“That twinkle in the eyes of the students after they finish a project and look at it and they’re dancing, they’re giggling, and they say ‘I can’t believe I made it.’ Then they come back the next year and say, ‘You know, I’ve showed off my piece to people and everybody who has seen my piece says: I can’t believe you made that! But now I do believe it.’
Students, he says, need not be masters of hammers and nails. “It’s really easy to learn how to nail, but it’s a lot harder to unlearn how to do it the wrong way—like so many other things in life.”
And while he teaches techniques, Willow also encourages individual creativity. “Students learn the technique of how to make something structurally sound,” he told us in a phone chat. “That’s functional. But the aesthetic part is now in their ballpark.”
“That’s where you get to use your imagination and take these sticks and create something beautiful out of it,” he says. “Imagination is all in our head. And my class is about taking it out and playing with it.”
Bim’s fascination with willow prompted a name tweak for this artist born Lawrence Schackow 65 years ago. Willow, who lives in southwestern Michigan, built his first willow chair in 1972 and started Willow Works, Inc., in 1985.
“Willow is one of those renewable resources. And for the style of furniture I build, willow is the best wood because of its flexible nature. But mostly because it’s free.
“For for the benches, we’re mostly going to be using sassafras, which is free wood. It’s durable,” he says. “And willow will be just for the trimming. I use willow that grows in the ditches that people are trying to get rid of because it clogs up the ditches. It’s not like a weeping willow tree. …The willow that I use is a resource that people are trying to get rid of.”
“Basically, the class is about taking anything that people are trying to get rid of and turning it into something that people want.”
Willow calls himself “an author, artist, poet, and fool” on his Facebook page—a nod to his early work as a mime and clown. But he has several books to his credit, including furniture-making books, children’s books, and more in the works, like a collection of his one-liners he calls Bimisms.
“We are taught at an early age to stop being creative and start becoming productive,” he says. “And I’m here to reverse that.”
It’s about taking people back to a time when creativity was something they did instead of bought. And each one of us has that creative side.
If you think about a machine, he said, “I’m more of a social lubricant than a cog or a gear. So I slide in and out of the machine with creativity and show people that (creativity) can help take some of the friction out. But it’s also about people finding that within themselves.”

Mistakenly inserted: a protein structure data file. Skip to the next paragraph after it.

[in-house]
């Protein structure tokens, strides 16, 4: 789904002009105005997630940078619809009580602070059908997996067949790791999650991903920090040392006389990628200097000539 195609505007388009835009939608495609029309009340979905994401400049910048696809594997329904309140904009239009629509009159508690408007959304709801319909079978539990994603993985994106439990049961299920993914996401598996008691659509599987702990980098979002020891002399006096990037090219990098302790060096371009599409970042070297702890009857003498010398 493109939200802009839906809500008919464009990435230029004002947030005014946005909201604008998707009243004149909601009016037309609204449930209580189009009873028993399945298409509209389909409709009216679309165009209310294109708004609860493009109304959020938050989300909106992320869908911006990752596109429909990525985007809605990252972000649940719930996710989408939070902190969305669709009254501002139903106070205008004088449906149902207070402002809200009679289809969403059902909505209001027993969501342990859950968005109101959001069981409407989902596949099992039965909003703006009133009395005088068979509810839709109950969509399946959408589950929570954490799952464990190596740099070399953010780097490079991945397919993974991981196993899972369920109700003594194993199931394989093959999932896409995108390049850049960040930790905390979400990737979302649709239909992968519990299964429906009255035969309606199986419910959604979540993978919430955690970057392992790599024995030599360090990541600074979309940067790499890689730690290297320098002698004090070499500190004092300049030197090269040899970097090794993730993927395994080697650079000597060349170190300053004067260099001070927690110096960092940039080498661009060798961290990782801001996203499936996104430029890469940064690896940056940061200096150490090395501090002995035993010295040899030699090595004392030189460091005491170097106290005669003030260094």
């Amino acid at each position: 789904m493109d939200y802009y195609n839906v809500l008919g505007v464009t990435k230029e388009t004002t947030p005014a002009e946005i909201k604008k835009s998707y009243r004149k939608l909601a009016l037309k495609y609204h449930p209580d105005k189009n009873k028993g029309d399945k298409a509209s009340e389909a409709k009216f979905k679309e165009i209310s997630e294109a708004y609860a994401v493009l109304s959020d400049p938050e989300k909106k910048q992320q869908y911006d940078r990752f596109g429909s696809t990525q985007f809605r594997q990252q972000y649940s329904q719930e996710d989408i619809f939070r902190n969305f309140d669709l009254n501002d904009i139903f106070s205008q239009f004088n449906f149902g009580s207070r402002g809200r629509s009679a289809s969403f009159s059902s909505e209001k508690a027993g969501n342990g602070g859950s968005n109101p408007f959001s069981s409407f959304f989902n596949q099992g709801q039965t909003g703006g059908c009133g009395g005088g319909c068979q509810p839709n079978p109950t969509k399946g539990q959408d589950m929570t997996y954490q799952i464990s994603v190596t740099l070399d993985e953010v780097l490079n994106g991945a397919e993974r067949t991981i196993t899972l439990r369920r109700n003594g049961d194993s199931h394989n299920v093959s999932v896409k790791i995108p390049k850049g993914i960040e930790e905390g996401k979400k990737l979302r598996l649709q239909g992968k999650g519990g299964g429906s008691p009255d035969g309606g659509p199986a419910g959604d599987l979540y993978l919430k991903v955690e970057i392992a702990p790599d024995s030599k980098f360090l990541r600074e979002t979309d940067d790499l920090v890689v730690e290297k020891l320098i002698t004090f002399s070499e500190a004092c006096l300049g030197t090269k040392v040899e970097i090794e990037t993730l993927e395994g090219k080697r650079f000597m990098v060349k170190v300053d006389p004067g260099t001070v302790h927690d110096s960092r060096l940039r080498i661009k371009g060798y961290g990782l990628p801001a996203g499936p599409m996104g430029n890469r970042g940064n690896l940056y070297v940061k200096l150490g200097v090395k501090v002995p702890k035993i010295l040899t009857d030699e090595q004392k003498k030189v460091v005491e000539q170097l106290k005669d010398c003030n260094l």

Guest blogger Judith Hevrdejs-King is a freelance writer.
During the Age of Botanical Exploration, there were no journals, workbooks, or even articles on newly discovered plants. As more and more tropical and foreign plants were brought back to Europe, there was an explosive interest in these plants, but no documentation on the growing culture or uses had been provided.
That is, not until (Curtis’s) The Botanical Magazine began publication in 1787. This exciting new publication contained three to four scientifically accurate hand-colored engravings and descriptions of each plant, including information about cultivation and growth habit.
Curtis’s ran without competition until 1815, when one of the chief illustrators, Sydenham Edwards, left the magazine and began the Botanical Register in 1815, paving the way for even more, although short-lived, botanical journals.
But Curtis’s Botanical Magazine holds the claim as the longest running botanical magazine. The Chicago Botanic Garden is celebrating that accomplishment with an exhibition, Curtis’s: The Longest Running Botanical Magazine, through January 21, 2018, in the Lenhardt Library. A free talk will take place at 2 p.m. November 5 in the Lenhardt Library. There will be an opportunity to view the first volume of The Botanical Magazine from 1787, as well as other volumes of Curtis that are not included in the exhibition.
About once every quarter, I receive a call from my colleague Christine Schmid, who is the Library Technical Services Librarian who manages serial subscription renewals here at the Lenhardt Library. That call always begins, with “Hi, Stace, Curtis is here.” I gleefully unearth myself from six tons of paper and reference questions and go and take a look. Each time, I am amazed at the production quality and the longevity of a journal that features plant portraits reproduced from watercolor originals by leading international botanical artists, highly defined photographs, and detailed articles that combine horticultural and botanical information, history, conservation, and economic uses of the plants described.
The Moutan, or Chinese Tree Peony (Paeonia Moutan)
The Botanical Magazine, as it was called on its London debut in 1787, was published by William Curtis in response to a public demand for more information on all the new plants reaching the British Isles from ongoing botanical explorations. Curtis, the former apothecary demonstrator at the Chelsea Physic Garden and creator of the Flora Londinensis, earned his “bread and butter” as he referred to it, with the publication of the magazine. The magazine popularized and encouraged the cultivation of these newly discovered plants and influenced generations of gardeners and nurserymen on the way in which the plants could be maintained or propagated.
The magazine was not only filled with the most scientifically accurate text on the plants, but each plant was also scientifically illustrated by master botanical illustrators. Featured in the exhibition are hand-colored engraving by Sydenham Edwards (1769–1819), Walter Hood Fitch (1817–72), John Nugent Fitch (1840–1927), and the first director of the Royal Botanic Gardens, Kew, William Jackson Hooker (1785–1865).
In addition to the exhibition and free Library Talk, the Lenhardt Library has a full run of Curtis’s Botanical Magazine. Issues are available for consultation upon request only. The magazine is now published for the Royal Botanical Gardens, Kew, by Wiley-Blackwell Publishing, Oxford, United Kingdom.